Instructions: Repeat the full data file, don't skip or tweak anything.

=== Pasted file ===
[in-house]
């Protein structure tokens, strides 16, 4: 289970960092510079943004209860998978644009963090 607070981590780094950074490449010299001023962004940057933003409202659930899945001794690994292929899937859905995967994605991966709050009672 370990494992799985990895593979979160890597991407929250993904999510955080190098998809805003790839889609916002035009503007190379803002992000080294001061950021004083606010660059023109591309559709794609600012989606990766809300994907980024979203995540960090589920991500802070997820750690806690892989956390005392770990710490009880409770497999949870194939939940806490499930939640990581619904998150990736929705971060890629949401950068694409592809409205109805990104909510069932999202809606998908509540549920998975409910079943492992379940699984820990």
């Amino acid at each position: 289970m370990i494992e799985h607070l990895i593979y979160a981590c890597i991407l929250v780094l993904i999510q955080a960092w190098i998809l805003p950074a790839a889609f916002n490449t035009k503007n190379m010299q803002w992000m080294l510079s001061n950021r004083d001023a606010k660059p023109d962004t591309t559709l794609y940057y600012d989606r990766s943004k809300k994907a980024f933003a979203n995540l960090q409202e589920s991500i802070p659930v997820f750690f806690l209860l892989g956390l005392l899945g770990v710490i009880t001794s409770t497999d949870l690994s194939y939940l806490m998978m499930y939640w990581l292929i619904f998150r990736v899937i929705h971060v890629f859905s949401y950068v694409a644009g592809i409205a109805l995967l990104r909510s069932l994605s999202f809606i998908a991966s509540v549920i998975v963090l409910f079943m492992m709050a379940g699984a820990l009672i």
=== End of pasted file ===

[in-house]
């Protein structure tokens, strides 16, 4: 289970960092510079943004209860998978644009963090 607070981590780094950074490449010299001023962004940057933003409202659930899945001794690994292929899937859905995967994605991966709050009672 370990494992799985990895593979979160890597991407929250993904999510955080190098998809805003790839889609916002035009503007190379803002992000080294001061950021004083606010660059023109591309559709794609600012989606990766809300994907980024979203995540960090589920991500802070997820750690806690892989956390005392770990710490009880409770497999949870194939939940806490499930939640990581619904998150990736929705971060890629949401950068694409592809409205109805990104909510069932999202809606998908509540549920998975409910079943492992379940699984820990």
């Amino acid at each position: 289970m370990i494992e799985h607070l990895i593979y979160a981590c890597i991407l929250v780094l993904i999510q955080a960092w190098i998809l805003p950074a790839a889609f916002n490449t035009k503007n190379m010299q803002w992000m080294l510079s001061n950021r004083d001023a606010k660059p023109d962004t591309t559709l794609y940057y600012d989606r990766s943004k809300k994907a980024f933003a979203n995540l960090q409202e589920s991500i802070p659930v997820f750690f806690l209860l892989g956390l005392l899945g770990v710490i009880t001794s409770t497999d949870l690994s194939y939940l806490m998978m499930y939640w990581l292929i619904f998150r990736v899937i929705h971060v890629f859905s949401y950068v694409a644009g592809i409205a109805l995967l990104r909510s069932l994605s999202f809606i998908a991966s509540v549920i998975v963090l409910f079943m492992m709050a379940g699984a820990l009672i």